A quick overview of what we’ll cover in this blog post:
- Blood pressure defined
- High blood pressure and how it affects your health
- Ways to monitor and potentially lower high blood pressure.
High blood pressure (also called hypertension) is a silent condition. It often doesn’t cause any symptoms, so you may not know you have it. Though asymptomatic, it can cause a number of health complications if left untreated. And yet, according to the Centers for Disease Control (CDC), millions of Americans have high blood pressure.
The good news? It’s entirely possible to prevent high blood pressure or get it under control. Do you have all the facts about your blood pressure? If not, no worries—we’ll help you understand blood pressure, how it affects your body, and ways to monitor it and get it under control.
What is blood pressure?
Blood pressure refers to the pressure on blood vessel walls as blood moves through the body. Blood pressure is very important and normal; in fact, it’s blood pressure that keeps our blood moving at all!
Doctors calculate blood pressure using two measurements: the amount of pressure present when your heart beats (systolic) and the amount of pressure present when your heart rests (diastolic)—that’s why you often hear your blood pressure referred to as “120 over 70,” for example. So basically, blood pressure is a measurement of how much pressure is present with each heartbeat.
Generally, a healthy blood pressure is anything under 120/80.
What is high blood pressure and what causes it?
Above normal blood pressure is generally anything over 120/80. A number of factors can cause high blood pressure, including diet, lifestyle habits (such as smoking), and other health conditions (such as obesity or diabetes).
How does high blood pressure affect your health and risk for diseases?
High blood pressure puts additional strain on blood vessels. Excess pressure can seriously damage blood vessels and make them less flexible, causing the heart to pump blood less effectively throughout the body. Blood vessel damage can lead to heart disease, strokes, heart attacks, and more. Heart disease and stroke, specifically, are two of the leading causes of death in the U.S.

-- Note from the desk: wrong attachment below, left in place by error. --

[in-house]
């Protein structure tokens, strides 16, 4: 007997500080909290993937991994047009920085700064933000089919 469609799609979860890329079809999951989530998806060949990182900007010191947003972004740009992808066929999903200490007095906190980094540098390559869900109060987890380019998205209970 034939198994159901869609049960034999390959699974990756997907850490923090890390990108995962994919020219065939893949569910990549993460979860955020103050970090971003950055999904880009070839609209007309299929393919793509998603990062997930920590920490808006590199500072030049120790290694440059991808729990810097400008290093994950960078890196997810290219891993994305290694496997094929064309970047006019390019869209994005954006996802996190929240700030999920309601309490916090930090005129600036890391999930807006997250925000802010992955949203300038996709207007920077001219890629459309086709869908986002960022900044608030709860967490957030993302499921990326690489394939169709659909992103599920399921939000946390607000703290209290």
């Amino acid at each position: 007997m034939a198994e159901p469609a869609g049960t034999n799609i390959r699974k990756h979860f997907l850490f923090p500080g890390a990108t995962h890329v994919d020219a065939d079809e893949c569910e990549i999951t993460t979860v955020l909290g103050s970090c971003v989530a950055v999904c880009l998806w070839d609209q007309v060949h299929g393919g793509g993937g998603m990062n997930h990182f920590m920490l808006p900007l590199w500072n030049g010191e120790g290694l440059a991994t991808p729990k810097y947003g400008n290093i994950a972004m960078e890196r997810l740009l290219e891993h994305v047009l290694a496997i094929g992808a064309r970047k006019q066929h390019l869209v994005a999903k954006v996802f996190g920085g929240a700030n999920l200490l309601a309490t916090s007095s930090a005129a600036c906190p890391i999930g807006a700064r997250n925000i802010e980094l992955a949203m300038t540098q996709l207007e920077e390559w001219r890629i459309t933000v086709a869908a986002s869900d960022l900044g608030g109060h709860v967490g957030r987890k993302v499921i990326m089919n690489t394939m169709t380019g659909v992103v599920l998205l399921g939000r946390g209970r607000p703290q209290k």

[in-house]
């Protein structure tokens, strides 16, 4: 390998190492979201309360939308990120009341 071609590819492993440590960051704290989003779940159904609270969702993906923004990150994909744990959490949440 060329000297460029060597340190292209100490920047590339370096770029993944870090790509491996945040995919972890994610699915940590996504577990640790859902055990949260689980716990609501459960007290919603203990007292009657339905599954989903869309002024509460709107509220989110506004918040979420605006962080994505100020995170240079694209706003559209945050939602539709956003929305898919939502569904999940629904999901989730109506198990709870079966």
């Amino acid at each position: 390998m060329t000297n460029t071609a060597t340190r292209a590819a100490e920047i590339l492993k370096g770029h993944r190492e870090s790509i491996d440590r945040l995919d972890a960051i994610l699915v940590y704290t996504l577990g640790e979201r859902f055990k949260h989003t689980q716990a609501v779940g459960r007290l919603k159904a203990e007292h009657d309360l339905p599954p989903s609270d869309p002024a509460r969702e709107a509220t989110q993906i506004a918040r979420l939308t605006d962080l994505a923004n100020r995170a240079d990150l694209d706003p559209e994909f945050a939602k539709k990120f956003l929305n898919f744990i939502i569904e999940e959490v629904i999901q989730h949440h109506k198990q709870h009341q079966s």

Why is prevention important?
While there are many ways to reduce blood pressure, these treatment choices don’t do much to reverse any damage already caused by high blood pressure. That’s why prevention is crucial or, at least, monitoring your blood pressure so you can catch rising levels early before too much damage occurs.
How can you monitor and control your blood pressure?
Despite how prevalent high blood pressure is, there’s a lot you can do to keep an eye on your blood pressure and keep it under control:
Attend yearly check ups
Visiting your doctor for an annual check up can be an easy way to keep track of your blood pressure and discuss any questions you have.
Use monitoring devices
At-home blood pressure monitoring devices can help you regularly track your blood pressure, particularly if you think you are at risk.
Several supplements exist that can help reduce blood pressure, such as melatonin, fish oils containing omega-3 fatty acids, magnesium, and more.
Follow a low-sodium diet
Diets low in sodium can help manage blood pressure. Eating too much salt forces your body to hold on to more water than usual, driving blood pressure up. The DASH diet, for example, may be a good starting place.
Make lifestyle changes
Many lifestyle choices can raise blood pressure, such as smoking. If you smoke, consider quitting. If you don’t exercise enough, find ways to increase your physical activity each week.
Your doctor may recommend you start medication to help lower your blood pressure if other strategies are not working.
AgelessRx offers prescription medications that could also help, such as Wegovy (a weight-management drug that can also help manage blood pressure) and NAD+ (some evidence has shown that NAD+ can help reduce blood pressure).
Ready to get a handle on your blood pressure? Talk to your doctor to develop a treatment plan or check out medication options available at AgelessRx.